Friday, April 14, 2017

HRRC Recognizes High School Junior with Tom Oye Award

Edina, Minn., April 13, 2017 – The Human Rights & Relations Commission (HRRC) awarded Saumya Mangalick the Tom Oye Human Rights Award for her efforts to make education and resources available to visually impaired girls in India and founding the local chapter of Girl Up, a campaign organized by the United Nations Foundation.

“Two years ago, Saumya Mangalick learned about the unique challenges people with visual impairments -- especially girls -- face. Through her own initiative, she partnered with the Jeevan Jyoti Institute for the disabled in India, learning that in poorer parts of the world many girls lose their eyesight due to malnutrition,” said HRRC Chair Jim Nelson during the award ceremony at the 38th-annual Volunteer Awards Reception. “She soon became an advocate for the rights of girls and the visually impaired and organized fundraisers to assist blind girls in India. She also spent some of her summer working with the blind girls at Jeevan Jyoti, initiating fundraisers, learning about the education for the blind and how to make it more accessible for the impoverished throughout the world.”

Mangalick also recently founded and serves as president of Girl Up Edina. Girl Up is a campaign to engage girls to take action, stand up for those in need and raise awareness and funds.

“Saumya is also leading several group volunteer days at local women’s shelters and actively contacting our legislators to support a bill ensuring education for refugee girls,” said Nelson. “All of this is an amazing accomplishment for anyone in our community, but I will make note of this amazing fact: she is a high school junior.”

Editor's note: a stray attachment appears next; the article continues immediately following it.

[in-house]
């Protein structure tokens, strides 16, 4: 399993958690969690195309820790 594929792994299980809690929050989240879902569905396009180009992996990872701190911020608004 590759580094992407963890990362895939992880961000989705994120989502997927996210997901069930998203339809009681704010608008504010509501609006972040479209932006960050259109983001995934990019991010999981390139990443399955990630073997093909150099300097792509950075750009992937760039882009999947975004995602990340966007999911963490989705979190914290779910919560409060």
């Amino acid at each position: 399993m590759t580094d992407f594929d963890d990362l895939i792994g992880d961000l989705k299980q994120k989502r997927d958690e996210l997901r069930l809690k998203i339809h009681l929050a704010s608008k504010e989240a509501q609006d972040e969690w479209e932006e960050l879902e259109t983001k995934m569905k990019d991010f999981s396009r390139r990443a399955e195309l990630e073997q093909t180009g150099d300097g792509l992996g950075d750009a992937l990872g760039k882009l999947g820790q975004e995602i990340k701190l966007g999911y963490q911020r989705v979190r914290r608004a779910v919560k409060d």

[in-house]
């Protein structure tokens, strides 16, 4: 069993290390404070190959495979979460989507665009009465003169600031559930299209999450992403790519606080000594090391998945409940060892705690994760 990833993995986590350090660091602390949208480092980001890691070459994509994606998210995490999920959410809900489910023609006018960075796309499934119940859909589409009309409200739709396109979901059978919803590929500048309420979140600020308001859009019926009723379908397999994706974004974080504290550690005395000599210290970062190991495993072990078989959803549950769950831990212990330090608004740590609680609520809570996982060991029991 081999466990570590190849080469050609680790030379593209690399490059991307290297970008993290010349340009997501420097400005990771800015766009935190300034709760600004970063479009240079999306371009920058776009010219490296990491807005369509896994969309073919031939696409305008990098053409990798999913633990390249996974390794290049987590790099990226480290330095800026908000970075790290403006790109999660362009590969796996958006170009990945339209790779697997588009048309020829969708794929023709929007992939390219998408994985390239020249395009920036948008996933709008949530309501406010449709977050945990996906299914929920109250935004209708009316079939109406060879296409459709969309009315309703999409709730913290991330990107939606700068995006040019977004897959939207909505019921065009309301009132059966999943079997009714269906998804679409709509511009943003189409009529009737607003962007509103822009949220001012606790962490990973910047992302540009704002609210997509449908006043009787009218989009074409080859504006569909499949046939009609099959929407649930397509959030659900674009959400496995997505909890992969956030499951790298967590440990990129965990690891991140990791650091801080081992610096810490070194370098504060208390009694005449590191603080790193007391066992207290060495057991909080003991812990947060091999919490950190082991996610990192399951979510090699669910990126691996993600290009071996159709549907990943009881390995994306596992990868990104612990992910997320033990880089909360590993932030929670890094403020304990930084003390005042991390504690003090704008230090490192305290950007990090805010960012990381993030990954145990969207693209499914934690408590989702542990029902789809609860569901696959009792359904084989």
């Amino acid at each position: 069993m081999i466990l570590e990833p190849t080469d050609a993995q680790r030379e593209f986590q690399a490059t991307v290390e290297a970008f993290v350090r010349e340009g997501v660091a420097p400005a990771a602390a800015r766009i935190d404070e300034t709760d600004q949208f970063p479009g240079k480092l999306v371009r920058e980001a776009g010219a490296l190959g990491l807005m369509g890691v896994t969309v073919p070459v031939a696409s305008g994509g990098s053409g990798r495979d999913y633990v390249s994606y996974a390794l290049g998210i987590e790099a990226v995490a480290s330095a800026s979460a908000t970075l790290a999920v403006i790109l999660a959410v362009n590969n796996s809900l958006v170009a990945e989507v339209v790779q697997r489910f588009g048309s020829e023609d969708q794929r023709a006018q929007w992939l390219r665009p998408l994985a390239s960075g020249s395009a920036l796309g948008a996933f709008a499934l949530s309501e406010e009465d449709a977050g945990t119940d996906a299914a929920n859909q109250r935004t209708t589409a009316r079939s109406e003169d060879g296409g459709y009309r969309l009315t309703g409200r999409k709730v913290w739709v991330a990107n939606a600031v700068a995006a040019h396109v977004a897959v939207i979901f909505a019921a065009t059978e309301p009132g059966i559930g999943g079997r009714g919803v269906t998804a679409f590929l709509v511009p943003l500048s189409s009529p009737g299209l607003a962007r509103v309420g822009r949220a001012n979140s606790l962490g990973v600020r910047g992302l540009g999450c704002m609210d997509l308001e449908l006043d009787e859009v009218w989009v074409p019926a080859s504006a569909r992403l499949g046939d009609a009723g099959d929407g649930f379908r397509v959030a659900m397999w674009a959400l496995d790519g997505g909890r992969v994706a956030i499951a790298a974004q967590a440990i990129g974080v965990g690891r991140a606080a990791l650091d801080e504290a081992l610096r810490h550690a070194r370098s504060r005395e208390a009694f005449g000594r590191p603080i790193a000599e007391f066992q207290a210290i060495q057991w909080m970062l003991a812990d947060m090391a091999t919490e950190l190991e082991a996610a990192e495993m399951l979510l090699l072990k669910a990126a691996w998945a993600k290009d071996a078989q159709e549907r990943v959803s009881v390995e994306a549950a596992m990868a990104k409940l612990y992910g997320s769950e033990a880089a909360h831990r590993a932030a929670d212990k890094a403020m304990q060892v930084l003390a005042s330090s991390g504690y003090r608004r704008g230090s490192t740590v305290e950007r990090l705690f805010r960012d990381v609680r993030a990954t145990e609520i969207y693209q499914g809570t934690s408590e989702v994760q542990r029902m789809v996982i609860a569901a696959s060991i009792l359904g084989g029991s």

“I have been so lucky to grow up in a community where diversity and compassion and hard work have always been taught to me in Edina schools,” said Mangalick when she accepted the award. “Now more than ever is a time for us to come together and work hard to support people in need. There is a lot happening in the world, but if the last couple months have taught me anything, it’s that one person with determination and hard work really can make a difference.”

The award was established in recognition of the late Tom Oye who helped found the HRRC in 1970 and served on it for more than 30 years. Oye was also a Nisei soldier in World War II, a second-generation Japanese American who served in the 100th Infantry Battalion of the 442nd Regimental Combat Team. In 2003, Oye received the Prize for Humanity by the Immortal Chaplains Foundation.

Mangalick received the award at the Volunteer Awards Reception held at Braemar Golf Course on April 3. Nominees were evaluated based on their efforts to foster respect and dignity for others, model courage and/or compassion in the advancement of human rights, and demonstrate leadership by example for improving human relations or advancing human rights.

For more information on the award, contact HRRC Staff Liaison MJ Lamon at 952-826-0360 or

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